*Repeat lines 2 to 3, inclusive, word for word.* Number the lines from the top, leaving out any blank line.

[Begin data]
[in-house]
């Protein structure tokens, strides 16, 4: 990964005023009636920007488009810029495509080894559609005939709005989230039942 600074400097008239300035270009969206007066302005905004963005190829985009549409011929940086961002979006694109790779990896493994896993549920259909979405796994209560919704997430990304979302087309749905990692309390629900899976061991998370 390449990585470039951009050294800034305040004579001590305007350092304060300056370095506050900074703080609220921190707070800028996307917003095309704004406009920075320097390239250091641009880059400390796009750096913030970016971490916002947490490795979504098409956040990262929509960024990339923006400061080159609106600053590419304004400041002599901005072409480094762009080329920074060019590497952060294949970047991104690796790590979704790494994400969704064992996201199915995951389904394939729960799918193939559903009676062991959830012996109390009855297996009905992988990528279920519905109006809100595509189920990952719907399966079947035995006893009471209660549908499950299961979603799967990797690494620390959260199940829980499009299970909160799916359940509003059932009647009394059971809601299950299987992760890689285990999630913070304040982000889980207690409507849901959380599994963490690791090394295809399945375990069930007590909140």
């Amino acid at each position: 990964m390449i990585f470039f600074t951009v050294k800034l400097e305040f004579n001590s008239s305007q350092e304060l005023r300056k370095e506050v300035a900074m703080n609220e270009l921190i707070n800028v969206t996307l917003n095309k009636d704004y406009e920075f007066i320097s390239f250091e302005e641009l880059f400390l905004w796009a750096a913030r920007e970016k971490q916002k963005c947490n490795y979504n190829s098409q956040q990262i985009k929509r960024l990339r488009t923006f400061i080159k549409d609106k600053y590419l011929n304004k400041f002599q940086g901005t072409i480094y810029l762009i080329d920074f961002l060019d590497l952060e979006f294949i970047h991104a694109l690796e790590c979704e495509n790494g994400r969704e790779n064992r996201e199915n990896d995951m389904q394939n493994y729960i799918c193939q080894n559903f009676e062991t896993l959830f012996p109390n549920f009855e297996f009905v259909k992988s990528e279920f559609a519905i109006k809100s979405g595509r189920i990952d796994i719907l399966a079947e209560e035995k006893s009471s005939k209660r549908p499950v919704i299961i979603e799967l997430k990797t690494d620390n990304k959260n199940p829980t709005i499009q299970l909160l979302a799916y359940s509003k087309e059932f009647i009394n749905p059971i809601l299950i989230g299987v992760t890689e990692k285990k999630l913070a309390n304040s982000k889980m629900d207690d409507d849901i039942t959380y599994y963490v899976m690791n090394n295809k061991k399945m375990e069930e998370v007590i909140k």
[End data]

């Protein structure tokens, strides 16, 4: 990964005023009636920007488009810029495509080894559609005939709005989230039942 600074400097008239300035270009969206007066302005905004963005190829985009549409011929940086961002979006694109790779990896493994896993549920259909979405796994209560919704997430990304979302087309749905990692309390629900899976061991998370 390449990585470039951009050294800034305040004579001590305007350092304060300056370095506050900074703080609220921190707070800028996307917003095309704004406009920075320097390239250091641009880059400390796009750096913030970016971490916002947490490795979504098409956040990262929509960024990339923006400061080159609106600053590419304004400041002599901005072409480094762009080329920074060019590497952060294949970047991104690796790590979704790494994400969704064992996201199915995951389904394939729960799918193939559903009676062991959830012996109390009855297996009905992988990528279920519905109006809100595509189920990952719907399966079947035995006893009471209660549908499950299961979603799967990797690494620390959260199940829980499009299970909160799916359940509003059932009647009394059971809601299950299987992760890689285990999630913070304040982000889980207690409507849901959380599994963490690791090394295809399945375990069930007590909140």
């Amino acid at each position: 990964m390449i990585f470039f600074t951009v050294k800034l400097e305040f004579n001590s008239s305007q350092e304060l005023r300056k370095e506050v300035a900074m703080n609220e270009l921190i707070n800028v969206t996307l917003n095309k009636d704004y406009e920075f007066i320097s390239f250091e302005e641009l880059f400390l905004w796009a750096a913030r920007e970016k971490q916002k963005c947490n490795y979504n190829s098409q956040q990262i985009k929509r960024l990339r488009t923006f400061i080159k549409d609106k600053y590419l011929n304004k400041f002599q940086g901005t072409i480094y810029l762009i080329d920074f961002l060019d590497l952060e979006f294949i970047h991104a694109l690796e790590c979704e495509n790494g994400r969704e790779n064992r996201e199915n990896d995951m389904q394939n493994y729960i799918c193939q080894n559903f009676e062991t896993l959830f012996p109390n549920f009855e297996f009905v259909k992988s990528e279920f559609a519905i109006k809100s979405g595509r189920i990952d796994i719907l399966a079947e209560e035995k006893s009471s005939k209660r549908p499950v919704i299961i979603e799967l997430k990797t690494d620390n990304k959260n199940p829980t709005i499009q299970l909160l979302a799916y359940s509003k087309e059932f009647i009394n749905p059971i809601l299950i989230g299987v992760t890689e990692k285990k999630l913070a309390n304040s982000k889980m629900d207690d409507d849901i039942t959380y599994y963490v899976m690791n090394n295809k061991k399945m375990e069930e998370v007590i909140k």